The 2010 Cleveland Cavaliers teach us that you can be successful with a one-man show, but you can’t make it through adversity as a team with one guy. Every player on the court is important and needs to do their part. And when one player sees another player who’s disinterested or frustrated, it’s their job to encourage their teammate and get them back on the same page. You can’t do it alone. You’ve got to stick together. These are the kinds of lessons that, while they come from a game, transcend sport and touch the very center of our lives as human beings as well.

Thursday, May 20, 2010

Do I believe this?

I really like the image of God as shepherd, walking with us, his sheep. I like the image because I find myself so often like a sheep that has wandered away from the shepherd, following my own nose and ending up in peril because of it. I like to do my own thing, create opportunities, make things happen. None of those things are bad traits, in fact they’re all wonderful if they are the natural outflow of life connected to God. The problem is when they are the result of me thinking I can do it all on my own.

Walking in faith is no passive activity. It’s not like closing your eyes blindly to the world around you and acting like you don’t have a care in the world. No, faith is confronting those fears and anxieties face to face, which takes quite a bit of courage. And because faith is a daily journey, it’s new every day. When I wake up in the morning, and I’m reading some particular passage of Scripture, I have to come face to face with faith and ask myself, “do i really believe THIS?”

1 John 3:16 “This is how we know what love is: Jesus Christ laid down his life for us. And we ought to lay down our lives for our brothers.” So this is the verse I read this morning, and as I read it I thought, my goodness, do I really believe this? Do I really believe that we don’t know what love is until we’ve sacrificed something for it? This verse could either be a really nice spiritual thought for the day, or it could end up being a radical, transformative message for how I live my life THIS day.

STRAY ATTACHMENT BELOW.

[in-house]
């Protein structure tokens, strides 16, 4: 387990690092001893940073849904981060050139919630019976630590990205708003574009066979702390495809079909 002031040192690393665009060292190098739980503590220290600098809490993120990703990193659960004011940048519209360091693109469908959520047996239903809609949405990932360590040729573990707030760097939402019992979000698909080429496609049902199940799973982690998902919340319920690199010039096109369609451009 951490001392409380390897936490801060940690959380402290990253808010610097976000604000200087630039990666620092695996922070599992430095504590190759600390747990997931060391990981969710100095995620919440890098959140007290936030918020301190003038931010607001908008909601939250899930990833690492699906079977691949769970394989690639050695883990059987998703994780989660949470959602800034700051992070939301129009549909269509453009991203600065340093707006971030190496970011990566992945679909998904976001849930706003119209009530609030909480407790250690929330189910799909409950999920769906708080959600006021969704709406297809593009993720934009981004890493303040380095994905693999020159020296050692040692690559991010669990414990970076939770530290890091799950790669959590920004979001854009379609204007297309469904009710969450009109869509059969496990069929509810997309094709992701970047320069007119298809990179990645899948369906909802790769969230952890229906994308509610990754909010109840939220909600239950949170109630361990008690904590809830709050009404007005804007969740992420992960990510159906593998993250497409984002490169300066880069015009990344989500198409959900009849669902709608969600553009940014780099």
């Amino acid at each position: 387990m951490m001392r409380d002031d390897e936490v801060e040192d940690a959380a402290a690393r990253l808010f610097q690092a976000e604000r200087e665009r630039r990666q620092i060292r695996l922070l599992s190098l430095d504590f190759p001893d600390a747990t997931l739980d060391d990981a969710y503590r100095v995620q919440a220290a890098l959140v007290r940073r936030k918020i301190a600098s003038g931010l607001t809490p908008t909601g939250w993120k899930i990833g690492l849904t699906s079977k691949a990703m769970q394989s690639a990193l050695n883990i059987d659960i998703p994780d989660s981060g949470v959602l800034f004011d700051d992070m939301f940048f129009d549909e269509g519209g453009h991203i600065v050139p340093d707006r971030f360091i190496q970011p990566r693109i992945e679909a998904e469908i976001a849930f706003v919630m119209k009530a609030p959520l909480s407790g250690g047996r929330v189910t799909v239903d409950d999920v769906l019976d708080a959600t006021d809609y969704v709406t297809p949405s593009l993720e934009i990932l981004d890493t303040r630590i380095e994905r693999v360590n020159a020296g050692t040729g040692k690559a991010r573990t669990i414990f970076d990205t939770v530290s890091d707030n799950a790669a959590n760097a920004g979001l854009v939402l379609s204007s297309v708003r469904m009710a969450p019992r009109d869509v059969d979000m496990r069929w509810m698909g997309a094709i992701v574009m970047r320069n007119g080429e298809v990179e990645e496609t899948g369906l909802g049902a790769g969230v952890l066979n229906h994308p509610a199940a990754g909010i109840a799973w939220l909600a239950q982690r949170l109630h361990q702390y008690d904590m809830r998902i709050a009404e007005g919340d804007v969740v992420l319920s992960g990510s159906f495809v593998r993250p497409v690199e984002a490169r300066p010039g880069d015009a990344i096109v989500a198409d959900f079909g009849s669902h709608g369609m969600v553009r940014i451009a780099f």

And really, isn’t our interaction with God, and with Scripture, supposed to be like that every day? What am I going to do with what this says? How does this change me? What does this require of me? Faith! Is that what faith looks like? Scanning even the most mundane parts of our lives and finding out that God is there too, wanting to make us more like him?

Do I believe this? It’s such a disrupting question. Faith is disruptive. It’s unpredictable. It requires much of me. Thank goodness my Shepherd is right there with me.

Tuesday, May 18, 2010

Three Things

Three Things I'm Thankful for Today

1. Cross Canadian Ragweed's song "Burn Like the Sun" because it has an awesome electric guitar solo. The whole cd (Happiness and All the Other Things) has helped me recover my air guitar skills.

2. being healthy enough to run. i'm not thankful for this precious gift of health enough.

3. meals. not heart-attacks-in-a-sack like i ate all during finals, but real, genuine meals!

Saturday, May 15, 2010

driving white-knuckled through a Texas thunderstorm

I could see the clouds looming in the distance. They were like a dark wall in the sky, and i was heading right towards them. Just a few weeks ago we had a series of storms pass through birmingham, and I remember looking out the window trying to figure out which direction they were coming from. I had to resort to looking at an online radar to figure out where and when the rain was coming. There was an element of surprise in this, because with all the trees, hills, and valleys, most of the horizon was invisible to me.

Fast-forward to yesterday. I’m on my way back to Dallas, and I’m about 20 miles into east Texas. That’s the first time I saw the clouds. For the next couple hours they were my backdrop. And with each mile I drove, I was inching my way closer and closer to this line of thunderstorms.

It got me thinking about how we react to stuff that happens to us in life. There are times when something comes right out of the blue and surprises you, leaving you spinning with either joy or confusion (and sometimes both). Then there are the times when you can see something coming for miles and miles. There is a sense of foreboding as you wait for the inevitable to happen. All you can do is brace yourself.

My path eventually collided with the oncoming storm. I found myself in the middle of a good ole Texas thunderstorm, wind whipping up patches of dust and trees shaking with the raucous gusts. Rain fell on my windshield like bullets from a gun, with those big splatters that leave crater-like impressions on the glass. The cloudline was so low and dark it seemed to brush against the tops of the trees. I turned my wipers on full blast, put both hands on the wheel, and just drove right on through it.

Sometimes you can brace yourself for things that happen in life, and sometimes you get blindsided. Either way, you’re never fully in control, and thunderstorms have a great way of reminding you of that fact. When the good times, and the bad, roll in, we’re called to keep our eyes fixed on the Author and Perfecter of our faith, not getting consumed by the current around us. There is something reassuring about that call. It reminds us that our attitudes and our reactions are choices. You can either ride the roller-coaster of daily emotions or choose to let joy and hope light up your life regardless of the circumstances.